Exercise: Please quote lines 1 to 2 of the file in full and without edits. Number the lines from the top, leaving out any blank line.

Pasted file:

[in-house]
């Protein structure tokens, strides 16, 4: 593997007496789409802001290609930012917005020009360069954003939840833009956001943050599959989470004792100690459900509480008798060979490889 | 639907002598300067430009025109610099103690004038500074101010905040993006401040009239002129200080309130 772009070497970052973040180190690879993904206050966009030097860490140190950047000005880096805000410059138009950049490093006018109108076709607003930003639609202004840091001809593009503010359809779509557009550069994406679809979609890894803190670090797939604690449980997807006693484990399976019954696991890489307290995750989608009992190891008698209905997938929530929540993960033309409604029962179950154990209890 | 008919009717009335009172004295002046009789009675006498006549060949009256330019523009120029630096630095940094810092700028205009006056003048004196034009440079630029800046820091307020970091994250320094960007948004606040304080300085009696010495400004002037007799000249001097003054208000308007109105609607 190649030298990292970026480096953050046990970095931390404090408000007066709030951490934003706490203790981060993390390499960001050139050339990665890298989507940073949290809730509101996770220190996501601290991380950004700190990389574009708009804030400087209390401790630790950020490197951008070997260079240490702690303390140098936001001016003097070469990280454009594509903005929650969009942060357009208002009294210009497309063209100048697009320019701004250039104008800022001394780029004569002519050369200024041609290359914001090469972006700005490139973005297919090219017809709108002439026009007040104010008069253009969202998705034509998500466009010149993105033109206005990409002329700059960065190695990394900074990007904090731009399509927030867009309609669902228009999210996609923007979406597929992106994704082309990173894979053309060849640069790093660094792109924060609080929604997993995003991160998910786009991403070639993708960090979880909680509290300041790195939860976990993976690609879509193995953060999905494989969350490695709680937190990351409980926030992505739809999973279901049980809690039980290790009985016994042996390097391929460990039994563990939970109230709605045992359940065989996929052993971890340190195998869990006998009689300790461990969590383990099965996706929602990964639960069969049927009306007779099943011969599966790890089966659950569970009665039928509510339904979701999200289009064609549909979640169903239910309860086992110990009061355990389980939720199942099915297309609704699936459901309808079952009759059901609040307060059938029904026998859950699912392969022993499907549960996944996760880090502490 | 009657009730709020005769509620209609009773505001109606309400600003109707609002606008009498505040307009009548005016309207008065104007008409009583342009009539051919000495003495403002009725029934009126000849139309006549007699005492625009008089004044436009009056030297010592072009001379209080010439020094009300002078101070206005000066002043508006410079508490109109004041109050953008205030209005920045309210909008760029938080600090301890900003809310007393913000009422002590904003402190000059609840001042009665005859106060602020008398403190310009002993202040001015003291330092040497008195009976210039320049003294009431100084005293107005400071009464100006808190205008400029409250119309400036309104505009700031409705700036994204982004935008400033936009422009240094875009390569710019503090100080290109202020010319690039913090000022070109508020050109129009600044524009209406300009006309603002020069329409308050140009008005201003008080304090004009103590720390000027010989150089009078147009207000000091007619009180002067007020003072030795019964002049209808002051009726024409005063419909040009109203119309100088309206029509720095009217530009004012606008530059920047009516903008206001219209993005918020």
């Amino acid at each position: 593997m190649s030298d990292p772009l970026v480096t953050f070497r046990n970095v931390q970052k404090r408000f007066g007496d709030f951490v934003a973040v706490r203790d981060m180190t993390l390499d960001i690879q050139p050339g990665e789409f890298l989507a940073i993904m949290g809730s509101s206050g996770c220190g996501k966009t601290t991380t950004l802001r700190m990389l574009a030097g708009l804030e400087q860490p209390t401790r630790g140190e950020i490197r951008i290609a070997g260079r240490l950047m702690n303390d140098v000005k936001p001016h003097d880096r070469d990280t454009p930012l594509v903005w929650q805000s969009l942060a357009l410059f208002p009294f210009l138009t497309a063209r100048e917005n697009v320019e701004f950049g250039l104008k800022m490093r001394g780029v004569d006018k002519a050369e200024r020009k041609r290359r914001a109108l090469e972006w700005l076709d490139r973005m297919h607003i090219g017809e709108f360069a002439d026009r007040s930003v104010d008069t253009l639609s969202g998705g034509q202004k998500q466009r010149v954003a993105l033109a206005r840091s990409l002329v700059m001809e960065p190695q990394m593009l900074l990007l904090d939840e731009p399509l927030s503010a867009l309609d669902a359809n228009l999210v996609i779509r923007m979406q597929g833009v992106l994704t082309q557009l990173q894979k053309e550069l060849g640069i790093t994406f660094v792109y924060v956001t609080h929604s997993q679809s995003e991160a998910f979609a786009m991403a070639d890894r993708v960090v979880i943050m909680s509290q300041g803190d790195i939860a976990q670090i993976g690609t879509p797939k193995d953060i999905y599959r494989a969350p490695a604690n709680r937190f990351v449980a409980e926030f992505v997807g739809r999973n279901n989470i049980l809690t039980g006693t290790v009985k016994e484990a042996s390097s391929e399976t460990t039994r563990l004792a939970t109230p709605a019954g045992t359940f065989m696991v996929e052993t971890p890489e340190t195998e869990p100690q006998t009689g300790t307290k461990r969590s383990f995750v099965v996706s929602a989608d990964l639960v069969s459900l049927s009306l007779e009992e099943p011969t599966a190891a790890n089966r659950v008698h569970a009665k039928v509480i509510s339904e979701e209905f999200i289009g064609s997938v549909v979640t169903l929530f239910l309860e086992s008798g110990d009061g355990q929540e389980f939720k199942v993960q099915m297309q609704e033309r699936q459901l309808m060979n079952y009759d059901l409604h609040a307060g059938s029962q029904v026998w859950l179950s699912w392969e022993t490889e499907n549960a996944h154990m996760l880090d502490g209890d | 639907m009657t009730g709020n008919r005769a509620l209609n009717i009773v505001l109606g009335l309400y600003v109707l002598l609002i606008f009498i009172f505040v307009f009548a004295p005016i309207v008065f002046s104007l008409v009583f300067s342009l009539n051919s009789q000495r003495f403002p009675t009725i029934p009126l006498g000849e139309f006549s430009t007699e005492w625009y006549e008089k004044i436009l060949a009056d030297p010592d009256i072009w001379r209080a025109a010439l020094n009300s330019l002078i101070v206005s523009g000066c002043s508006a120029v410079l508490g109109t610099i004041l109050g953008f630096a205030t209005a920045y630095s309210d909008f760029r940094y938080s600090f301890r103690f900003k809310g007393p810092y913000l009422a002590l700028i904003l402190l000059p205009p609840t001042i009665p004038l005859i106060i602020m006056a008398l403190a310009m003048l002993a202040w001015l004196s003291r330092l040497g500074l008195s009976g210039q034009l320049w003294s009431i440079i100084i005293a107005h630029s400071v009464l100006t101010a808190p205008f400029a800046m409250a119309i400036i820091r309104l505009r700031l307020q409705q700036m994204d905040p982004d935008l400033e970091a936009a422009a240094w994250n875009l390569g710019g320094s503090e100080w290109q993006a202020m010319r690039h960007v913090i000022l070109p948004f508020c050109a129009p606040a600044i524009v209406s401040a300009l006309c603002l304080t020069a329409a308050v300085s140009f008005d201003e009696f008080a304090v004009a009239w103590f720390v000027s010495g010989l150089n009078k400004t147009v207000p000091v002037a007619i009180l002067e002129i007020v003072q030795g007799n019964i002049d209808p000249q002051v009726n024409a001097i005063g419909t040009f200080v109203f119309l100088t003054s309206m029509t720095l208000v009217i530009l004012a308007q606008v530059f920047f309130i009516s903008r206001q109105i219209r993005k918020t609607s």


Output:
[in-house]
């Protein structure tokens, strides 16, 4: 593997007496789409802001290609930012917005020009360069954003939840833009956001943050599959989470004792100690459900509480008798060979490889 | 639907002598300067430009025109610099103690004038500074101010905040993006401040009239002129200080309130 772009070497970052973040180190690879993904206050966009030097860490140190950047000005880096805000410059138009950049490093006018109108076709607003930003639609202004840091001809593009503010359809779509557009550069994406679809979609890894803190670090797939604690449980997807006693484990399976019954696991890489307290995750989608009992190891008698209905997938929530929540993960033309409604029962179950154990209890 | 008919009717009335009172004295002046009789009675006498006549060949009256330019523009120029630096630095940094810092700028205009006056003048004196034009440079630029800046820091307020970091994250320094960007948004606040304080300085009696010495400004002037007799000249001097003054208000308007109105609607 190649030298990292970026480096953050046990970095931390404090408000007066709030951490934003706490203790981060993390390499960001050139050339990665890298989507940073949290809730509101996770220190996501601290991380950004700190990389574009708009804030400087209390401790630790950020490197951008070997260079240490702690303390140098936001001016003097070469990280454009594509903005929650969009942060357009208002009294210009497309063209100048697009320019701004250039104008800022001394780029004569002519050369200024041609290359914001090469972006700005490139973005297919090219017809709108002439026009007040104010008069253009969202998705034509998500466009010149993105033109206005990409002329700059960065190695990394900074990007904090731009399509927030867009309609669902228009999210996609923007979406597929992106994704082309990173894979053309060849640069790093660094792109924060609080929604997993995003991160998910786009991403070639993708960090979880909680509290300041790195939860976990993976690609879509193995953060999905494989969350490695709680937190990351409980926030992505739809999973279901049980809690039980290790009985016994042996390097391929460990039994563990939970109230709605045992359940065989996929052993971890340190195998869990006998009689300790461990969590383990099965996706929602990964639960069969049927009306007779099943011969599966790890089966659950569970009665039928509510339904979701999200289009064609549909979640169903239910309860086992110990009061355990389980939720199942099915297309609704699936459901309808079952009759059901609040307060059938029904026998859950699912392969022993499907549960996944996760880090502490 | 009657009730709020005769509620209609009773505001109606309400600003109707609002606008009498505040307009009548005016309207008065104007008409009583342009009539051919000495003495403002009725029934009126000849139309006549007699005492625009008089004044436009009056030297010592072009001379209080010439020094009300002078101070206005000066002043508006410079508490109109004041109050953008205030209005920045309210909008760029938080600090301890900003809310007393913000009422002590904003402190000059609840001042009665005859106060602020008398403190310009002993202040001015003291330092040497008195009976210039320049003294009431100084005293107005400071009464100006808190205008400029409250119309400036309104505009700031409705700036994204982004935008400033936009422009240094875009390569710019503090100080290109202020010319690039913090000022070109508020050109129009600044524009209406300009006309603002020069329409308050140009008005201003008080304090004009103590720390000027010989150089009078147009207000000091007619009180002067007020003072030795019964002049209808002051009726024409005063419909040009109203119309100088309206029509720095009217530009004012606008530059920047009516903008206001219209993005918020």